Thomas Keller has always been cautious about expanding his food empire. Of his three restaurants, The French Laundry, Ad Hoc and Bouchon; only the latter has branched out beyond its original address in Yountville, CA. The casual elegant French bistro brand first made its way to Las Vegas then New York (as Bouchon Bakery) and, after a long period of great expectation, has finally opened its doors in the City of Angels. In great style.
The restaurant is on the first floor of the Beverly Hills Gardens building, accessible through an imposing staircase. On the ground floor a new concept, Bouchon Bar, serves wine and small plates.
The dining room upstairs is one of the most impressive spaces in LA. With stunning high ceilings and tall windows that during the day flood the area with natural light illuminating the playful tile work that carpets the floor.
With a familiar design inspired by the classic French bistros of Lyon, this Bouchon bears resemblance to the original one in Yountville. Yet, in Beverly Hills, it’s rendered with more glamour and grandiosity, without losing a bit of its charm. The restaurant manages to create an atmosphere that is at the same time dramatic and intimate, airy and warm.
Service is welcoming and operates with flawless efficiency, another Keller trademark. For the chef, training for the front of the house staff is as important as the one undergone by his cooks. With its doors open for only a few weeks, the restaurant already flows in total harmony, as if its staff had been working there for years.
Keeping its trademarked presentation, Bouchon’s printed menu is neatly folded around each napkin. Open the tabloid-sized paper to find on the center eleven options for Plats Principaux ($17.95 to $34.50), classic bistro main courses prepared with Keller’s signature attention to detail (more on that later).
On the side columns, a good selection of appetizers can be ordered individually or for the table to share ($6.50 to $110). Fruits the mer include oysters, lobster, crab and clams served singly or in combination platters. Six types of salads and ten Hors d’oeuvres feature house made pâtés, charcuterie and, of course, onion soup. If you are feeling like splurging, California Sterling White Caviar is in order ($135 for 50 grams); this is Beverly Hills after all. The menu also lists side dishes ($7.50), cheeses ($9.75), and desserts ($5.50 to $9.50). Daily specials are featured on blackboards; comme il faut.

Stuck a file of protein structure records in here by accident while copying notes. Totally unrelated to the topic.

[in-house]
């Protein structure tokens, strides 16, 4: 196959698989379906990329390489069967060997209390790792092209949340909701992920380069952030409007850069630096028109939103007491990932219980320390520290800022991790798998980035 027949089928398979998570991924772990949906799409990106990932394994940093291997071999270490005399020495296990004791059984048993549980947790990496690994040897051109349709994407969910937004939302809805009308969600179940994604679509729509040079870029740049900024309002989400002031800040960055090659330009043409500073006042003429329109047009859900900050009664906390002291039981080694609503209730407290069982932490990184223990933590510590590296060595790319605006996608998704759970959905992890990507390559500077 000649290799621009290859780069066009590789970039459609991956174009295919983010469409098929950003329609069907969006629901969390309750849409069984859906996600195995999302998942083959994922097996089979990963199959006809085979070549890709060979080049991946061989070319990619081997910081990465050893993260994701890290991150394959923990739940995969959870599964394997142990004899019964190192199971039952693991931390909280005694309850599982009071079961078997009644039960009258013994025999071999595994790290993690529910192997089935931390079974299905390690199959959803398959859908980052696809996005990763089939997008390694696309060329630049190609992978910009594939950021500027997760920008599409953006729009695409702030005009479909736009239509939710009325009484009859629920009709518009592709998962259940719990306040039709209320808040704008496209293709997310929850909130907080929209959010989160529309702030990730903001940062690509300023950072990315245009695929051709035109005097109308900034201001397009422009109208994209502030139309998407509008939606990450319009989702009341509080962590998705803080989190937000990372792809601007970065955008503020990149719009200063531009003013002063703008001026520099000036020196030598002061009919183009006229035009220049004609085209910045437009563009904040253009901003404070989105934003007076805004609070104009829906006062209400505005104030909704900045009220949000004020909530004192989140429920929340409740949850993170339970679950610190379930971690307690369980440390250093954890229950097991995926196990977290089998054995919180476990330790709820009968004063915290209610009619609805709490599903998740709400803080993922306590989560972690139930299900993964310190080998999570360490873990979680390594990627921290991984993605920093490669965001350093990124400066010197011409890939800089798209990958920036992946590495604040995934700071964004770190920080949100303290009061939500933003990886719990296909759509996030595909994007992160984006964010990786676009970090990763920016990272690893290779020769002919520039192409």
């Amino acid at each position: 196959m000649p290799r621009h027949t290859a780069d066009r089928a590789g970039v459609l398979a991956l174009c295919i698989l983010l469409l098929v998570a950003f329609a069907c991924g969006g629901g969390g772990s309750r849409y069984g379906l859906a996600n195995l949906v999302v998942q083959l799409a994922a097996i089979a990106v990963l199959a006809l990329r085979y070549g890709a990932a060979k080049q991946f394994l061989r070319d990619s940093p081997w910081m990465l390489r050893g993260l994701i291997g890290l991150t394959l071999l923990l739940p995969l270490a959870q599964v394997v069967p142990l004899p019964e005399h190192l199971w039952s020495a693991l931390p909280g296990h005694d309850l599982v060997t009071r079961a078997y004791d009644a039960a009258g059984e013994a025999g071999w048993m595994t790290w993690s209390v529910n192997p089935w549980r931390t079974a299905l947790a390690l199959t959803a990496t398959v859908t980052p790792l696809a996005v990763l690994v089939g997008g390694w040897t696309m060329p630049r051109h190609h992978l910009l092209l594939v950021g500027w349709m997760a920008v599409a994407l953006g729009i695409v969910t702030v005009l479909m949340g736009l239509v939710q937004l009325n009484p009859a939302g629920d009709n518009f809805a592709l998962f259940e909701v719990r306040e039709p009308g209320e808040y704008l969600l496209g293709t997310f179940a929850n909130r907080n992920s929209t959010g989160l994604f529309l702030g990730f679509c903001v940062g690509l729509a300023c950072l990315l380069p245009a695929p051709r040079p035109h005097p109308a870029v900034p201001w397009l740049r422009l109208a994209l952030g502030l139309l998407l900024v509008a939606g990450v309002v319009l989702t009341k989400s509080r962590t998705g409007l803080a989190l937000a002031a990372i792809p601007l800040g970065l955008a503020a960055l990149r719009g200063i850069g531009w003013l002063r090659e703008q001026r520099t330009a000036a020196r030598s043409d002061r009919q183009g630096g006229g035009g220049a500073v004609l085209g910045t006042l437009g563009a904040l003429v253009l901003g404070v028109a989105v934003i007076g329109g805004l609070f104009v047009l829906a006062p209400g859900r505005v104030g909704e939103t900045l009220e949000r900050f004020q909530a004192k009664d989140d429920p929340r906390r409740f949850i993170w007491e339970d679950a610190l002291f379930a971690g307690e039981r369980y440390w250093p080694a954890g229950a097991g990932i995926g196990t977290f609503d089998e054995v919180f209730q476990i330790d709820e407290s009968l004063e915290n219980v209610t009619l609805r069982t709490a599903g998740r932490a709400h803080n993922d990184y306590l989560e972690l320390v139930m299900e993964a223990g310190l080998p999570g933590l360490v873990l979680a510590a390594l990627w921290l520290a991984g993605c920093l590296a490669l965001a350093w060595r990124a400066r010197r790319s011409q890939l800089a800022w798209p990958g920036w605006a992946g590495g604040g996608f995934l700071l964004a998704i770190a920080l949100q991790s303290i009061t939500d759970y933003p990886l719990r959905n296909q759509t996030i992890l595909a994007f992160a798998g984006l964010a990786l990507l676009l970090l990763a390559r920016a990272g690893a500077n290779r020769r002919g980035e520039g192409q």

Bouchon serves French bistro fare at its best. Classic dishes like Côte de Boeuf and Steak Frites prepared with outstanding ingredients and an attention to detail worthy of a Michelin 3-star chef. And that’s the beauty of eating here. You can get similar dishes in other LA restaurants (Comme ça comes to mind), but nowhere you’ll find the same level of care and quality. Dining at Bouchon gives you a chance to experiment Keller’s unparallel cuisine at a setting that is more relaxed (and affordable) than The French Laundry or Per Se. But most importantly, with no compromises. Many chefs have leveraged their flagship restaurant names to open accessible outposts. But often, the accessibility comes with a price–you get what you pay for.
At Bouchon, even with a more approachable cuisine and informal setting, there’s no compromise. Reductions are aromatic and clear, meats are perfectly trimmed and vegetables are diced into precise brunoises.
Heading the day to day in the kitchen is Chef de cuisine Rory Herrmann, who previously held the position of private dining chef at Per Se in New York.
The meal begins with a loaf of Epi Baguette placed directly on the white butcher paper that covers the table. Another Bouchon trademark.
Then, Toasted baguette with a creamy onion pâté. Next are a few appetizers ordered to share.
Terrine de Foie Gras de Canard served with toasted baguette. This is one of my favorite Bouchon treats, because it combines the luxuriousness of silky foie gras with the simplicity of bread and butter. And that’s what Bouchon is all about. To make the terrine, moulard duck livers go through a 3-day process first being cured, then poached and finally pressed through a tamis sieve and beaten to achieve the decadent, spreadable texture of butter. They are served in glass crocks; 5oz of foie topped with a thin layer of duck fat. At the Bouchon Bakery (there’s one in Yountville and one in NY), you can buy the terrines to go; there’s hardly a better souvenir.